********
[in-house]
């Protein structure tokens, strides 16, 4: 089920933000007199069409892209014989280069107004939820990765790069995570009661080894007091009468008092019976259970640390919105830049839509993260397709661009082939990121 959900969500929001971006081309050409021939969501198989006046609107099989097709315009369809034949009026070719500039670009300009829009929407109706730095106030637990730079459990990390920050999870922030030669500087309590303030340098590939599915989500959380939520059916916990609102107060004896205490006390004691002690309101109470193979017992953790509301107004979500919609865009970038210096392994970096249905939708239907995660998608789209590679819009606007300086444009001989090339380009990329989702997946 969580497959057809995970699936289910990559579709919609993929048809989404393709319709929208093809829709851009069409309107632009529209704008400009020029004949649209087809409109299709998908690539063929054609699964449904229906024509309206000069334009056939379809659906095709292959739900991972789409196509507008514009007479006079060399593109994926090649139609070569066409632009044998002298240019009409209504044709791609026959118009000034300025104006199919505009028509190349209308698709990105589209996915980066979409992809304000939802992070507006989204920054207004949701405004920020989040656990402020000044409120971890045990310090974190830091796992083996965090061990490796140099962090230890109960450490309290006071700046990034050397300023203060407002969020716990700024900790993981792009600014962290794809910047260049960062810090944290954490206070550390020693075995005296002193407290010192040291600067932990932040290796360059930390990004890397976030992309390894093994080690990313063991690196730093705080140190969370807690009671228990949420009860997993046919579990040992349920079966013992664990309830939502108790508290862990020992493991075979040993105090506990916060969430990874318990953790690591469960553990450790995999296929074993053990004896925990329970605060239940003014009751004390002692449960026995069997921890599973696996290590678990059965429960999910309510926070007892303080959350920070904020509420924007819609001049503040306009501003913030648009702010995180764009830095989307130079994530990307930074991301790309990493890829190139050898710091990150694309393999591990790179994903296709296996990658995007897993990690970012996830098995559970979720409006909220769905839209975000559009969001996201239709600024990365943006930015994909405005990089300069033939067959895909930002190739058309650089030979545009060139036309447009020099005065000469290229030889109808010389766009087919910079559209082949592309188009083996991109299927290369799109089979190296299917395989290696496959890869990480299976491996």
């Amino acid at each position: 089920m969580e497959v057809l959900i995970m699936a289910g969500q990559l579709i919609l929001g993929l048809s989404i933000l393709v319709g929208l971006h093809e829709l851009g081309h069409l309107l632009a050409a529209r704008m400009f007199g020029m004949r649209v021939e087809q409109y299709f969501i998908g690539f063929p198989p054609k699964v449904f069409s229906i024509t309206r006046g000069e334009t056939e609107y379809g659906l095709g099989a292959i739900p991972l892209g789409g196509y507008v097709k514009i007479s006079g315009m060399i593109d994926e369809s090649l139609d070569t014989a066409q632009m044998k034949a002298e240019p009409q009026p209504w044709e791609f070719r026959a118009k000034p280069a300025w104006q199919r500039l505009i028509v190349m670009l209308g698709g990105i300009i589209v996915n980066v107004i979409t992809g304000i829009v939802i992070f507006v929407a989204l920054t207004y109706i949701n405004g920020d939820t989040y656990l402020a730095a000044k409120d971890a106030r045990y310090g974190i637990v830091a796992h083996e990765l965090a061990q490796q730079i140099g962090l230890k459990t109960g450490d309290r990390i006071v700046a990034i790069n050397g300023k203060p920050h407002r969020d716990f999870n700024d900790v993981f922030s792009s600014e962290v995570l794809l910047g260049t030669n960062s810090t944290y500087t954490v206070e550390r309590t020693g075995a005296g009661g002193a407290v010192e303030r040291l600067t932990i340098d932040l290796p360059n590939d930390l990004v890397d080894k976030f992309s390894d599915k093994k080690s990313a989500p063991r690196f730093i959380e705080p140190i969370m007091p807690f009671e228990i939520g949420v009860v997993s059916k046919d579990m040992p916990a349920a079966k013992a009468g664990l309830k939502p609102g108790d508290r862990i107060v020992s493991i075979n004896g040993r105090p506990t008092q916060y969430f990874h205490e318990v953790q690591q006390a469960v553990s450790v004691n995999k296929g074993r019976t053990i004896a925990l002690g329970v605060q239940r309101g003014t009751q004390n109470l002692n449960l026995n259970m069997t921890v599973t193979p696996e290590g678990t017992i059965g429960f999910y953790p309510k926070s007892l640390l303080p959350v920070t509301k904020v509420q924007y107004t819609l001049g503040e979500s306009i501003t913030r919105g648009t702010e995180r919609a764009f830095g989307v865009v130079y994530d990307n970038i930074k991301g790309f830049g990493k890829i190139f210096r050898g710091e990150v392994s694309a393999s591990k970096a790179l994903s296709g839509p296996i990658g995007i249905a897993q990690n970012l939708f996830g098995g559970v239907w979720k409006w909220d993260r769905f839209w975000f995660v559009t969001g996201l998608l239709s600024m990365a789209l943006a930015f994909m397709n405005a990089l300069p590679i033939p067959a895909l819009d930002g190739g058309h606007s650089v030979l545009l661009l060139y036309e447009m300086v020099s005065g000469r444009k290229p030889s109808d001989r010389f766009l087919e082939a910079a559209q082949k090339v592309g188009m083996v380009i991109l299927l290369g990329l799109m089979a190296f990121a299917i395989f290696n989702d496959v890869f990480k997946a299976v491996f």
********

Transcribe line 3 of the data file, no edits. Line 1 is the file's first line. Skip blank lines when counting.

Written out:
């Amino acid at each position: 089920m969580e497959v057809l959900i995970m699936a289910g969500q990559l579709i919609l929001g993929l048809s989404i933000l393709v319709g929208l971006h093809e829709l851009g081309h069409l309107l632009a050409a529209r704008m400009f007199g020029m004949r649209v021939e087809q409109y299709f969501i998908g690539f063929p198989p054609k699964v449904f069409s229906i024509t309206r006046g000069e334009t056939e609107y379809g659906l095709g099989a292959i739900p991972l892209g789409g196509y507008v097709k514009i007479s006079g315009m060399i593109d994926e369809s090649l139609d070569t014989a066409q632009m044998k034949a002298e240019p009409q009026p209504w044709e791609f070719r026959a118009k000034p280069a300025w104006q199919r500039l505009i028509v190349m670009l209308g698709g990105i300009i589209v996915n980066v107004i979409t992809g304000i829009v939802i992070f507006v929407a989204l920054t207004y109706i949701n405004g920020d939820t989040y656990l402020a730095a000044k409120d971890a106030r045990y310090g974190i637990v830091a796992h083996e990765l965090a061990q490796q730079i140099g962090l230890k459990t109960g450490d309290r990390i006071v700046a990034i790069n050397g300023k203060p920050h407002r969020d716990f999870n700024d900790v993981f922030s792009s600014e962290v995570l794809l910047g260049t030669n960062s810090t944290y500087t954490v206070e550390r309590t020693g075995a005296g009661g002193a407290v010192e303030r040291l600067t932990i340098d932040l290796p360059n590939d930390l990004v890397d080894k976030f992309s390894d599915k093994k080690s990313a989500p063991r690196f730093i959380e705080p140190i969370m007091p807690f009671e228990i939520g949420v009860v997993s059916k046919d579990m040992p916990a349920a079966k013992a009468g664990l309830k939502p609102g108790d508290r862990i107060v020992s493991i075979n004896g040993r105090p506990t008092q916060y969430f990874h205490e318990v953790q690591q006390a469960v553990s450790v004691n995999k296929g074993r019976t053990i004896a925990l002690g329970v605060q239940r309101g003014t009751q004390n109470l002692n449960l026995n259970m069997t921890v599973t193979p696996e290590g678990t017992i059965g429960f999910y953790p309510k926070s007892l640390l303080p959350v920070t509301k904020v509420q924007y107004t819609l001049g503040e979500s306009i501003t913030r919105g648009t702010e995180r919609a764009f830095g989307v865009v130079y994530d990307n970038i930074k991301g790309f830049g990493k890829i190139f210096r050898g710091e990150v392994s694309a393999s591990k970096a790179l994903s296709g839509p296996i990658g995007i249905a897993q990690n970012l939708f996830g098995g559970v239907w979720k409006w909220d993260r769905f839209w975000f995660v559009t969001g996201l998608l239709s600024m990365a789209l943006a930015f994909m397709n405005a990089l300069p590679i033939p067959a895909l819009d930002g190739g058309h606007s650089v030979l545009l661009l060139y036309e447009m300086v020099s005065g000469r444009k290229p030889s109808d001989r010389f766009l087919e082939a910079a559209q082949k090339v592309g188009m083996v380009i991109l299927l290369g990329l799109m089979a190296f990121a299917i395989f290696n989702d496959v890869f990480k997946a299976v491996f």